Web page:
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 Question from Joe, a student: A local artist sells her portraits at the Eaton Mall. Each portrait sells for $\$20$and she sells an average of 30 per week. In order to increase her revenue, she wants to raise her price. But she will lose one sale for every dollar increase in price. If expenses are$\$10$ per portrait, what price should be set to maximize the weekly profits? What is the maximum weekly profit? I NEED SOMEONE TO EXPLAIN THIS TO ME WITH FULL DETAIL AND FULL EXPLANATION. STEP BY STEP WOULD REALLY HELP! THANX!

Hi Joe,

The goal is to maximize profit and profit is income minus expenses. At the moment her income is

$20 × 30 per week and her expenses are$10 × 30 per week.

Thus her profit is

($20 × 30) - ($10 × 30) per week.

If she increases the price to $(20 + 1) her sales reduce to (30 - 1) per week and her expenses are$10 × (30 - 1) per week so her weekly profit is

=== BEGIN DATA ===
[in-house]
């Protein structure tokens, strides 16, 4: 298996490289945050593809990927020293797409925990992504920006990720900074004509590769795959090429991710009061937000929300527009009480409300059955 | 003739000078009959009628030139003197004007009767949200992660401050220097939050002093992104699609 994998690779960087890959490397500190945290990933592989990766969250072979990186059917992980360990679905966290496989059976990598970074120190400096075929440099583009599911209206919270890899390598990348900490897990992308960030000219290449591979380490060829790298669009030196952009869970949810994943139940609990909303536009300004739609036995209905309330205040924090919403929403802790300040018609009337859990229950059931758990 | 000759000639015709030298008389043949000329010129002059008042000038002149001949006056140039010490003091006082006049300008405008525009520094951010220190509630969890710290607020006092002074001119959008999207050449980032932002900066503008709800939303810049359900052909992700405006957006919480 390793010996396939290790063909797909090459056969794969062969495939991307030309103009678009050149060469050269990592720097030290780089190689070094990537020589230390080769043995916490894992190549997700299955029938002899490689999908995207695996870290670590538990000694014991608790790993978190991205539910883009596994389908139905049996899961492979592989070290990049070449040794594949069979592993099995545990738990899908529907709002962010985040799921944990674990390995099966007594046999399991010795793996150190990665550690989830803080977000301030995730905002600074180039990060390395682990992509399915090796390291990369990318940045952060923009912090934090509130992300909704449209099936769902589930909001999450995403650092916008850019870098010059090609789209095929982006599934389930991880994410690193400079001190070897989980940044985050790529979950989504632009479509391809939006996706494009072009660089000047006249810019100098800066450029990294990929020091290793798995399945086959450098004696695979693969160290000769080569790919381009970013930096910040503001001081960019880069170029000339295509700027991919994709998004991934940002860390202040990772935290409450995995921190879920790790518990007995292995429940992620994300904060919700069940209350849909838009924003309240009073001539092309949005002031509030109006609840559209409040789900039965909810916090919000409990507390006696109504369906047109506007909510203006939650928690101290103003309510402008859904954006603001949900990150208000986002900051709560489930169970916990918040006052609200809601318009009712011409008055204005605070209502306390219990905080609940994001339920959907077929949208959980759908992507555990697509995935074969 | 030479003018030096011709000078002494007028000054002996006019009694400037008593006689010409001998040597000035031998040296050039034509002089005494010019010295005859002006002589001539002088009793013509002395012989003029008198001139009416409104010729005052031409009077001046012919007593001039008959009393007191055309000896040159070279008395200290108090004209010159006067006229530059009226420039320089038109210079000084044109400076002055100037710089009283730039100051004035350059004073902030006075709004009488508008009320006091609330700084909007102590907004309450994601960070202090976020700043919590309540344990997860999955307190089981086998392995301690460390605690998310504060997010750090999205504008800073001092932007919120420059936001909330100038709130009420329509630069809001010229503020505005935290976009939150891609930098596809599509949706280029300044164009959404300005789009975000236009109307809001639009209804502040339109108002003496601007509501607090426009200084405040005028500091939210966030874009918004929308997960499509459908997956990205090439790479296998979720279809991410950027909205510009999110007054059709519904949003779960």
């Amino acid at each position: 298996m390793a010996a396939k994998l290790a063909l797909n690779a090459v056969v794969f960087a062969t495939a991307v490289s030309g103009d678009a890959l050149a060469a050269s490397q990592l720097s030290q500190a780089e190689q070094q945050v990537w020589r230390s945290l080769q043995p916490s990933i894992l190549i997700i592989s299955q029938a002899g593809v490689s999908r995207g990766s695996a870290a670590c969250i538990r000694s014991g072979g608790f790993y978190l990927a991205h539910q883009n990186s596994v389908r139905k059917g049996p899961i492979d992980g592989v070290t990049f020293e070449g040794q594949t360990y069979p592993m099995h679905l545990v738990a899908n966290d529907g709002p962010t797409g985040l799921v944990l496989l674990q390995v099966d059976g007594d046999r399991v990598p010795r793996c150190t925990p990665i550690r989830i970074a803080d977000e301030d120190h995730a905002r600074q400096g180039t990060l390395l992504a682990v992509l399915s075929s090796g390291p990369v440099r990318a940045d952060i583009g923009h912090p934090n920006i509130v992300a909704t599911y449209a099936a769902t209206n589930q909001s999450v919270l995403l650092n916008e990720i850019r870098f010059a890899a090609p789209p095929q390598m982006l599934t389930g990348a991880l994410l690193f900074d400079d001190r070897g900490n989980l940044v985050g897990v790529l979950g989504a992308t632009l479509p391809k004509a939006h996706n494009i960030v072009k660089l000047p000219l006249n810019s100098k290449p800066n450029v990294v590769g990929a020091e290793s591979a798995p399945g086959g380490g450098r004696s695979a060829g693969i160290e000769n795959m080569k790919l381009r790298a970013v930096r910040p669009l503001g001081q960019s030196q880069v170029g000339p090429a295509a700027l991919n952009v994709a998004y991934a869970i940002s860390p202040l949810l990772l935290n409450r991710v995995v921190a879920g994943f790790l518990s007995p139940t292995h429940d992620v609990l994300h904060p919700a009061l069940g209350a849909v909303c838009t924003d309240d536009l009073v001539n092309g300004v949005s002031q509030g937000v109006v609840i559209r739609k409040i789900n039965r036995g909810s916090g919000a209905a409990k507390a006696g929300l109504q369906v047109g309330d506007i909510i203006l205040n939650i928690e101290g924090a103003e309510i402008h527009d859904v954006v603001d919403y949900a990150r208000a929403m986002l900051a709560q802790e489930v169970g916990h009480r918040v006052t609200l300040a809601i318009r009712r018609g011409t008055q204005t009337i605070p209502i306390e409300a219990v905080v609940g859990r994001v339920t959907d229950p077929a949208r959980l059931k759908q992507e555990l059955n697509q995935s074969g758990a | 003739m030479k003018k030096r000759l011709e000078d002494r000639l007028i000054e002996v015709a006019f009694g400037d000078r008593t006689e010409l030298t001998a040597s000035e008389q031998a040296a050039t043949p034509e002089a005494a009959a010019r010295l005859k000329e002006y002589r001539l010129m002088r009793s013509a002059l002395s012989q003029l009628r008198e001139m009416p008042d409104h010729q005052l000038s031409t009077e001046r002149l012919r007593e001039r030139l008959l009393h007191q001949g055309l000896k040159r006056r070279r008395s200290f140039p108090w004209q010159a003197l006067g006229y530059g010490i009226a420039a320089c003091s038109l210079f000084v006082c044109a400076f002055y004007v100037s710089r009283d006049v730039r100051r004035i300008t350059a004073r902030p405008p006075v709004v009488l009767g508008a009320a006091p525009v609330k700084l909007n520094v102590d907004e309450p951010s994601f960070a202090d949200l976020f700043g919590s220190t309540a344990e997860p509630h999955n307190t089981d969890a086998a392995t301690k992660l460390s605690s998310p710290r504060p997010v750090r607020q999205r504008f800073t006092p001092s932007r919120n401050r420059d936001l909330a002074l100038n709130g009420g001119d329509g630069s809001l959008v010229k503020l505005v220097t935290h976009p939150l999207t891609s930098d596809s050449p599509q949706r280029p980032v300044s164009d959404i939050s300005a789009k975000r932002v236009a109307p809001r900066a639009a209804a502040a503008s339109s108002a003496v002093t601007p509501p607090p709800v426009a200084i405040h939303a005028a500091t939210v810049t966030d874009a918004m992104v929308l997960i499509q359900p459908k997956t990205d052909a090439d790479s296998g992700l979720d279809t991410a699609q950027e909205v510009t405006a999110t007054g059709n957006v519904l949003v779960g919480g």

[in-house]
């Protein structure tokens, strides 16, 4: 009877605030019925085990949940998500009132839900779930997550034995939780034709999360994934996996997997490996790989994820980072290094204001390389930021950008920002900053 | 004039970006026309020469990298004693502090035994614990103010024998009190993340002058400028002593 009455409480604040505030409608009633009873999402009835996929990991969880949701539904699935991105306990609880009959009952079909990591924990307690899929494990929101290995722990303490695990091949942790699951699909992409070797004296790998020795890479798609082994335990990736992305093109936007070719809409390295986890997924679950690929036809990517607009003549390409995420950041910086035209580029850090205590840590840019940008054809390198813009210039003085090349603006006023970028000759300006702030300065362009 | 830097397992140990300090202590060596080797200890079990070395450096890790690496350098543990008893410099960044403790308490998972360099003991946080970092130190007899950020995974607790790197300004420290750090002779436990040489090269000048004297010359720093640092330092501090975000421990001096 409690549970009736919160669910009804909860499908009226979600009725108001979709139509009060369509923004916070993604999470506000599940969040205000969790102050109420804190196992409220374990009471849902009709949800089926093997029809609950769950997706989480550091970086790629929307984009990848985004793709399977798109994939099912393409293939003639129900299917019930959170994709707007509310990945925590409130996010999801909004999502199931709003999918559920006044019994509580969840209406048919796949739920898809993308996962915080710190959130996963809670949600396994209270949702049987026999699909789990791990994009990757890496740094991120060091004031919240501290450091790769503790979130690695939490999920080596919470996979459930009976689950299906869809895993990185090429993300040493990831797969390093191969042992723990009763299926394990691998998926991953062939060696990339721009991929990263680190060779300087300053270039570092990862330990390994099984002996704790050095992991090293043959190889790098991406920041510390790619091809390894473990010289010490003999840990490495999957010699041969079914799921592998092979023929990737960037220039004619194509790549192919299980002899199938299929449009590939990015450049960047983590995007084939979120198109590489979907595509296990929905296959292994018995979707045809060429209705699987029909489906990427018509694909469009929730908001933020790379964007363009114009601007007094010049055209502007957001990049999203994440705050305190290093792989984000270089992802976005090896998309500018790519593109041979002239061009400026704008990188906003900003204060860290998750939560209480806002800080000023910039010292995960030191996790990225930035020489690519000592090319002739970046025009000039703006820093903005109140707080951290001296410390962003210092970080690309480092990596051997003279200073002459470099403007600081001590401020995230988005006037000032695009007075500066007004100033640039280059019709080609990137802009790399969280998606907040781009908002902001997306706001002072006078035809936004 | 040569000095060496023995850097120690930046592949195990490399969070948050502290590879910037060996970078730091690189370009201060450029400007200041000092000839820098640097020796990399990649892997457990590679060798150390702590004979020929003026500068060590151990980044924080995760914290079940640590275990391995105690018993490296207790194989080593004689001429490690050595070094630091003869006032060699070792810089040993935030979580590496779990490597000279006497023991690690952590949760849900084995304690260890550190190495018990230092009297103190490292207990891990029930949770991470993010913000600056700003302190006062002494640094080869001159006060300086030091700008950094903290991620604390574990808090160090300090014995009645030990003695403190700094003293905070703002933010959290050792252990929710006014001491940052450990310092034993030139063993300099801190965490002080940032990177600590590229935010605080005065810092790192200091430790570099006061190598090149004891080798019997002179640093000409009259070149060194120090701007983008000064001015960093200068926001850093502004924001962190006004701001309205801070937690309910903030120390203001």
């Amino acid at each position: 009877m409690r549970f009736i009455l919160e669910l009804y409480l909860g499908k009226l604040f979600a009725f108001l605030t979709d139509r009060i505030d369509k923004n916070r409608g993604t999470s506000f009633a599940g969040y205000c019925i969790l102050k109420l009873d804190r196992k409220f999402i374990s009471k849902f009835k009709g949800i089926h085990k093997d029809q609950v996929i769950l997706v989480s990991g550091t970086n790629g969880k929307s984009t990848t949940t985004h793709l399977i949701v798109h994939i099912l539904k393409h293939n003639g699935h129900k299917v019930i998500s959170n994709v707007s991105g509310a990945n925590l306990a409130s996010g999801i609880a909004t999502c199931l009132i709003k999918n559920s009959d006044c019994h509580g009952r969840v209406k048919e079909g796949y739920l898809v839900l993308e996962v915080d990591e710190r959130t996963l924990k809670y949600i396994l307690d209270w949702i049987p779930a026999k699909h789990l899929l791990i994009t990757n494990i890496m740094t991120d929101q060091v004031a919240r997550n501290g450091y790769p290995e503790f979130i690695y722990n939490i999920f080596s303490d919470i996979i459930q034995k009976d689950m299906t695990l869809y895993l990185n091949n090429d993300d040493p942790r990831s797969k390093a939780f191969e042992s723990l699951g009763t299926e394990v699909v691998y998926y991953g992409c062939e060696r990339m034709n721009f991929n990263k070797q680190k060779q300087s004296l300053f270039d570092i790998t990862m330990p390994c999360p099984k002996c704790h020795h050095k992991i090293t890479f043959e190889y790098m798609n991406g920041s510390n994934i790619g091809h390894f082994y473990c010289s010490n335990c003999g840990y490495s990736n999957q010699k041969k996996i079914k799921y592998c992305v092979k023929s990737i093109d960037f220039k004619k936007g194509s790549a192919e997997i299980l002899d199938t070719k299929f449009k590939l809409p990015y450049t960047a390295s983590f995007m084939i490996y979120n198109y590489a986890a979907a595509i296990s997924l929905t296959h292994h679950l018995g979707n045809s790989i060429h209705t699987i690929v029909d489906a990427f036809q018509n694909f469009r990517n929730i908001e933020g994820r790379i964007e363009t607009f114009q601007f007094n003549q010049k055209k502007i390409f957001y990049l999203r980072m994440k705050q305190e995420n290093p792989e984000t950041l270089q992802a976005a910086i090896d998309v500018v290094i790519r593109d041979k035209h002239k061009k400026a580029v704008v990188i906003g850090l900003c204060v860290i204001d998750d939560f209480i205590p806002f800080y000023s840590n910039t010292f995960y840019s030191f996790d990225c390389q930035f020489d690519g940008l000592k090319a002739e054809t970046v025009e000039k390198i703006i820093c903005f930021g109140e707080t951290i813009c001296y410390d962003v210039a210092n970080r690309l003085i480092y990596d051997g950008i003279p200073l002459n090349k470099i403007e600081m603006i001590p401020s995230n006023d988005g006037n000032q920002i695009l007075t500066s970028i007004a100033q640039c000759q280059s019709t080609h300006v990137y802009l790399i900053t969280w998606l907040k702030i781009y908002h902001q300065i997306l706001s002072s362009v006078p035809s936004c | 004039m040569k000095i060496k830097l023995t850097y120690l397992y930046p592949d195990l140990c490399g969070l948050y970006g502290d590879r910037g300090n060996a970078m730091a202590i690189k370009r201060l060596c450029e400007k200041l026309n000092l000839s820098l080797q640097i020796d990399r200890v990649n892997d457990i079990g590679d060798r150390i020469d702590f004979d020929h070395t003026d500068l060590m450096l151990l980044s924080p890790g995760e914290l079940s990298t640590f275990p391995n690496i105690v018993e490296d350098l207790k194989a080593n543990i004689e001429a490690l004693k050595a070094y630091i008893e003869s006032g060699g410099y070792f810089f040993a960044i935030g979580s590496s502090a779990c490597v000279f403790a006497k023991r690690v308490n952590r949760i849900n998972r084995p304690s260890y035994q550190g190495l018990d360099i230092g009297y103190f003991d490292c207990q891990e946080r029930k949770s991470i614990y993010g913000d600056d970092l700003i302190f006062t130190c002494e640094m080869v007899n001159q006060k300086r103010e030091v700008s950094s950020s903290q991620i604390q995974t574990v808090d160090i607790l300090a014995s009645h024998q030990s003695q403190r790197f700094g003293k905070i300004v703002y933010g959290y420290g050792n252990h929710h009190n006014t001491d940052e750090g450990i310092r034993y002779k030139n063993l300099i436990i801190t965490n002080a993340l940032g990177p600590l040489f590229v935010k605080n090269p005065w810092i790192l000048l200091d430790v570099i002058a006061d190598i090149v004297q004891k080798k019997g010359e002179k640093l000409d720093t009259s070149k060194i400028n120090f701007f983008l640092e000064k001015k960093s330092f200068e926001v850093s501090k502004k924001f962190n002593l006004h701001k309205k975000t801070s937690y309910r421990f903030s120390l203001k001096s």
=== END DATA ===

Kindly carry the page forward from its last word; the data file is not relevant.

[$(20 + 1) × (30 - 1)] -$10 × (30 - 1) per week.

If she increases the price to $(20 + 2) her sales reduce to (30 - 2) per week and her expenses are$10 × (30 - 2) per week so her weekly profit is

[$(20 + 2) × (30 - 2)] -$10 × (30 - 2) per week.

Now I can see the pattern. If she increases the price to $(20 + x) her sales reduce to (30 - x) per week and her expenses are$10 × (30 - x) per week so her weekly profit is

[$(20 + x) × (30 - x)] -$10 × (30 - x) per week.

This is the profit function so you can use the calculus you know to maximize this function.

Write back if you need more assistance,
Penny

Hi Joe.

If you don't know calculus, you can still solve the problem.

When you set the expression Penny wrote equal to "y" and multiply it out, you get a quadratic function. This means a parabola. You'll find, if you check, that this parabola opens downward. That means that the
vertex of the parabola is at the topmost point.

If you write the quadratic function in vertex form, you can answer the question by just reading off the y value of the vertex. See
http://mathcentral.uregina.ca/QQ/database/QQ.09.07/s/mark2.html for a
worked example.

Cheers,
Stephen La Rocque

Math Central is supported by the University of Regina and The Pacific Institute for the Mathematical Sciences.